Washingtonian Magazine recently posted a list of Washington's most powerful women. This list features women across many different sectors – arts, philanthropy, education, law, and religion, just to name a few. However, one sector that appears to be missing is tech.
While tech was not a specific category for 2015, out of the 100 women who made the list, several have a history or intersection with DC tech, and I would like to take the opportunity to highlight them here. There are no fledgling startup founders or run-of-the-mill venture capitalists in this women in tech list (not that they aren't vital members of the DC Tech community), rather these are corporate executives, heads of government agencies, and a few with some serious political ties who also make up DC's unique tech ecosystem.
Jean Case: CEO of the Case foundation and former senior AOL executive. She and her husband Steve do a lot of tech-related philanthropy. She is also passionate about teaching entrepreneurs to be fearless and take risks.
Anne Altman: Altman has been with IBM for three decades and is currently the general manager for IBM US Federal and Government Industries. She is considered a thought leader in the industry and speaks on behalf of IBM on topics including national security, healthcare and education, technology in the military and intelligence communities.
Meredith Attwell Baker: Baker is President and CEO of CTIA – The Wireless Association. She has extensive knowledge in wireless policy and was previously the Senior Vice President of Government Affairs at Comcast NBCUniversal.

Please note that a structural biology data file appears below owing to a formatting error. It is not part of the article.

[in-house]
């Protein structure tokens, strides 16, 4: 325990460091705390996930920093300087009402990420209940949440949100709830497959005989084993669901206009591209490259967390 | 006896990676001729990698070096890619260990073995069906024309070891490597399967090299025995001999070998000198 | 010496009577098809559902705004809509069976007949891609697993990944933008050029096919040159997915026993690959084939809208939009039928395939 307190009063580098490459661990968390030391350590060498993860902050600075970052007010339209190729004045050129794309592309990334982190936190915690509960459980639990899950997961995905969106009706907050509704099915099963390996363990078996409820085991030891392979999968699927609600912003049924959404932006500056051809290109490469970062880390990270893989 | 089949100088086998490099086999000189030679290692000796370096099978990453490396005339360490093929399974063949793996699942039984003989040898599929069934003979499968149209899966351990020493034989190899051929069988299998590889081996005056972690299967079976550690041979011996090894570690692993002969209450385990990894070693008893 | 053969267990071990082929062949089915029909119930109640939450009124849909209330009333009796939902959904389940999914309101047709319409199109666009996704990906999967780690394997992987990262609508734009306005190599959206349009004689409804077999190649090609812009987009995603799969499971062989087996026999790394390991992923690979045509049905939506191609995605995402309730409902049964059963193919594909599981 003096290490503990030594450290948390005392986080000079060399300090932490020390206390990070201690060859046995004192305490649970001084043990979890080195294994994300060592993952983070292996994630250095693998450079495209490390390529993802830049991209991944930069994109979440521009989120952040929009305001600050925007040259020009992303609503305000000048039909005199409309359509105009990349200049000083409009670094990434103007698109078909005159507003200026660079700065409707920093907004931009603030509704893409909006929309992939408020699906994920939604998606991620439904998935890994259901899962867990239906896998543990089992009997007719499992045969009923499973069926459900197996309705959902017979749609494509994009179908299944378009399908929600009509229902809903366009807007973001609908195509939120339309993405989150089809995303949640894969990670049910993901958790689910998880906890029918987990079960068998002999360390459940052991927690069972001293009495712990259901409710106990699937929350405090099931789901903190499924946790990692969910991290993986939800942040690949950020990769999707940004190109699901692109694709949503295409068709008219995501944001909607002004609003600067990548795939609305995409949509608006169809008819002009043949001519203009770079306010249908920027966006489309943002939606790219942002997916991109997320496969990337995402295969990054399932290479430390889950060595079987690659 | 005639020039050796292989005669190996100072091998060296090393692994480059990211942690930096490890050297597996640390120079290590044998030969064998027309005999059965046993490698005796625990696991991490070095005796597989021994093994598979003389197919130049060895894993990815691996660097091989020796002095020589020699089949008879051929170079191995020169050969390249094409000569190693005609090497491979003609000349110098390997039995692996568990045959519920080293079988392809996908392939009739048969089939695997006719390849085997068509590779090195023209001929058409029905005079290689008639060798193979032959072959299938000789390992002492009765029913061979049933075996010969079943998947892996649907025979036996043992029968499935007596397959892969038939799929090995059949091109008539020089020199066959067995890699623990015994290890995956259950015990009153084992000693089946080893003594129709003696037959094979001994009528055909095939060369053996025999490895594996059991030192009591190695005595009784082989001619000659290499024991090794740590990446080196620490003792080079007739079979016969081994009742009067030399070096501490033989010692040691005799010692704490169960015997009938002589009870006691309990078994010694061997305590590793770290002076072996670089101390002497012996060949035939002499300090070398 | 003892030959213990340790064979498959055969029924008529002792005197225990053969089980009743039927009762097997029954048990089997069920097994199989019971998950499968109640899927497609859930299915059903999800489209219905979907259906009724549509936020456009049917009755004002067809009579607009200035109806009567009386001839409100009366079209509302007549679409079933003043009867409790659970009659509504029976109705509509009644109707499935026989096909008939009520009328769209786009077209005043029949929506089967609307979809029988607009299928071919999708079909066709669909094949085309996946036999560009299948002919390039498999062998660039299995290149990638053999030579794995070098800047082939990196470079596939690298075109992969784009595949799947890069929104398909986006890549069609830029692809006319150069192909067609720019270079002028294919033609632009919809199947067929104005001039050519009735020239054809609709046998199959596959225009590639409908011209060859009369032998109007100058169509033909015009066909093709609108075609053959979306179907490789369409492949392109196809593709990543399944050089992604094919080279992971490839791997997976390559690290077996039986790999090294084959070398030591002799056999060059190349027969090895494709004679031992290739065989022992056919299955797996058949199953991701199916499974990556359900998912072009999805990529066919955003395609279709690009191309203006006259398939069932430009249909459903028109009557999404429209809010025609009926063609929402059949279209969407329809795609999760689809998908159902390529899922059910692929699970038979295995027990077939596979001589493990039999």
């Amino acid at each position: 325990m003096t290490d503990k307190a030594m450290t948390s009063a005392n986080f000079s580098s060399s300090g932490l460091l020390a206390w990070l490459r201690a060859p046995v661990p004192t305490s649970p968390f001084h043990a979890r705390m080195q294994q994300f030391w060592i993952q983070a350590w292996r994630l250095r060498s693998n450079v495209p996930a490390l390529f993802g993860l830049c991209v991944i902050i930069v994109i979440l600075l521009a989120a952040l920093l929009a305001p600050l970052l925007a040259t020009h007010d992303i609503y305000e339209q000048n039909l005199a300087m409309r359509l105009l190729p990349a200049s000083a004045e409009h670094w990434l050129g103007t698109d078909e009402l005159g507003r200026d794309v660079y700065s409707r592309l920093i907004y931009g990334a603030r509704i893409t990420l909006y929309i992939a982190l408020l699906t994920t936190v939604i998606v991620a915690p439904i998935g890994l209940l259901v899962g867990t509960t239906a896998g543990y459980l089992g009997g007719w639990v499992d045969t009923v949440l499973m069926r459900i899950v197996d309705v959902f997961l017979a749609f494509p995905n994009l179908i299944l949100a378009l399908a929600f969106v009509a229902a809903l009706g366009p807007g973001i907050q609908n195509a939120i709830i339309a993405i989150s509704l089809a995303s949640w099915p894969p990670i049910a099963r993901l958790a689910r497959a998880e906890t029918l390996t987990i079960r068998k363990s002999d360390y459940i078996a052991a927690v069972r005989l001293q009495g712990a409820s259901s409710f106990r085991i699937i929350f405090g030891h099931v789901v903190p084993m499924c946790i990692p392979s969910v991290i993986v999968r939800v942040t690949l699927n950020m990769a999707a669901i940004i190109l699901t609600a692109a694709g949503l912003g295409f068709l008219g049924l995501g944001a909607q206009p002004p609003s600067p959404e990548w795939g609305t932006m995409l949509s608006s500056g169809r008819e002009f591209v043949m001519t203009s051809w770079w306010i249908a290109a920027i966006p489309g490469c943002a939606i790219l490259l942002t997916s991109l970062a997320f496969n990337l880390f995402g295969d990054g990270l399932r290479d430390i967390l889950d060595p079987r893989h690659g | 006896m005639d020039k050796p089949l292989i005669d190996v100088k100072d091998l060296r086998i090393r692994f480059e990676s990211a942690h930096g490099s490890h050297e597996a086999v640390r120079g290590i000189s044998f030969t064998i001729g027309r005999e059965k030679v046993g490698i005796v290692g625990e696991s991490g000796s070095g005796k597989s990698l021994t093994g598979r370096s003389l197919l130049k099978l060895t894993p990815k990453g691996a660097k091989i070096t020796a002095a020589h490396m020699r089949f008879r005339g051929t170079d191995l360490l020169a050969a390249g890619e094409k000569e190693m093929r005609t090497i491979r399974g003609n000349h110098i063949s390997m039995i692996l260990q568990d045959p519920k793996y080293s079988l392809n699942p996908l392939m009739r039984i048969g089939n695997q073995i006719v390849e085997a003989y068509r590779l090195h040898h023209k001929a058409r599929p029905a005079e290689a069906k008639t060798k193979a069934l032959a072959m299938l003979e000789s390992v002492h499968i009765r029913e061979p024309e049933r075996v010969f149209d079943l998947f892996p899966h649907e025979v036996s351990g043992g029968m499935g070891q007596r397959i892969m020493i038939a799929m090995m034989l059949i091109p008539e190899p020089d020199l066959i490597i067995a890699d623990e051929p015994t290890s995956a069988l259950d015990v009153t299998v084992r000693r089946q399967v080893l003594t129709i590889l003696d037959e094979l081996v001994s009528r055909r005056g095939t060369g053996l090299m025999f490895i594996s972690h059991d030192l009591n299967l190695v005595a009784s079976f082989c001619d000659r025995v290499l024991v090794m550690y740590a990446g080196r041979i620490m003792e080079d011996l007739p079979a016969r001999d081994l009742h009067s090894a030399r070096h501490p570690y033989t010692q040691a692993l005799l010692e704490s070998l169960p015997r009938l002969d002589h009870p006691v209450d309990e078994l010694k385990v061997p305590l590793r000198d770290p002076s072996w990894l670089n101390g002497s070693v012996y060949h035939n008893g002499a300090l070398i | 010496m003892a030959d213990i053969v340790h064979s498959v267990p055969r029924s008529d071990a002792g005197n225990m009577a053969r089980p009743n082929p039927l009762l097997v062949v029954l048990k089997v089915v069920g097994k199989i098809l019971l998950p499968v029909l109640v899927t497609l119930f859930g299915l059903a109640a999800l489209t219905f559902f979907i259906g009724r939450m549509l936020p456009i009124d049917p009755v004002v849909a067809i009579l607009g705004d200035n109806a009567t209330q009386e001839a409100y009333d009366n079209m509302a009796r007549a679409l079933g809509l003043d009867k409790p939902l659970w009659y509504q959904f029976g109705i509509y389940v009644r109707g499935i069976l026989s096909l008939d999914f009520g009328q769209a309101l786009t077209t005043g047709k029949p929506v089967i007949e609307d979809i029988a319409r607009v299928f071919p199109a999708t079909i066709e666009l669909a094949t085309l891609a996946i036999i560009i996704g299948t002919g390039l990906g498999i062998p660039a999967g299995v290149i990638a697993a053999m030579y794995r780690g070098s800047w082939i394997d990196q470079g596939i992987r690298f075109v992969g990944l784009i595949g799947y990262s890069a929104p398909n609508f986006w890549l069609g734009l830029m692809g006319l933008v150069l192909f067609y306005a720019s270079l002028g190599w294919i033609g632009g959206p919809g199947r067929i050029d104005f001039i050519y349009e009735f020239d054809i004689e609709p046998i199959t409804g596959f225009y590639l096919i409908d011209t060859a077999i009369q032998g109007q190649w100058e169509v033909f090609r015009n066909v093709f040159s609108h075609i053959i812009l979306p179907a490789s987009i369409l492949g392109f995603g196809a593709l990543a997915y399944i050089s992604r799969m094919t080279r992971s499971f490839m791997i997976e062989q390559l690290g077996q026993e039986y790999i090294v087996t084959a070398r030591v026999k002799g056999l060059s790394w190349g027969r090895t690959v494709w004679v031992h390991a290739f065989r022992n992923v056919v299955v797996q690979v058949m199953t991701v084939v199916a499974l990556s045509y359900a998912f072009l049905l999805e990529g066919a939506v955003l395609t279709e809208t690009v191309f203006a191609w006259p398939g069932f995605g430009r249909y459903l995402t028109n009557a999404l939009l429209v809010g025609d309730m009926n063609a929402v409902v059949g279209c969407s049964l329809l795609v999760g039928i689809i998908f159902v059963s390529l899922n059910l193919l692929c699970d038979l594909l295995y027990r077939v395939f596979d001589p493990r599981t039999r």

Teresa Carlson: Carlson is the VP of World Wide Public Sector where she is responsible for strategy, operations, sales and business development for Amazon’s Web Services and Cloud Computing business. Through her 20 years in business, she contributed prominently to the growth of the Washington, DC tech market.
Amber Cottle: Cottle is a former lobbyist for Apple and now Dropbox's head of global public policy and government affairs. Dropbox asked her to join their team when they decided to open an office in DC over the summer.
Bobbie Greene Kilberg: Kilberg has been the President and CEO of the Northern Virginia Technology Council (NVTC) since 1998. NVTC is the largest technology council in the nation with about 1,000 member companies. Kilberg has been a powerful voice in DC Tech.
Melissa Maxfield: Maxfield is the Senior Vice President of Federal Government Affairs for the Comcast Corporation. She also has a long history as a Senate staffer, which makes her a perfect fit for her current gig.
Carol Melton: Melton used to be the advisor the FCC chairman until she left for the private sector. Since 2005, she has been Time Warner's Executive Vice President for Global Public Policy. She is responsible for overseeing the Company's policy offices in Washington, D.C., London, Brussels, Hong Kong and Buenos Aires.
Susan Molinari: Molinari is a former congresswoman who since 2012 has been lobbying for Google on the Hill as Google’s policy advocacy in Washington and throughout North and South America.
Crystal Patterson: Patterson is the Government & Politics Outreach Manager for Facebook. She has more than a decade of experience in digital strategy and communication as well as experience working on Capitol Hill.
Arati Prabhakar: Prabhakar is the director of the Defense Advanced Research Projects Agency (DARPA). She was the founding director of DARPA’s Microelectronics Technology Office and director of the National Institute of Standards and Technology under President Bill Clinton.
Megan Smith: Smith is the current White House CTO. She came to D.C. from Google where she was the VP of New Business Development.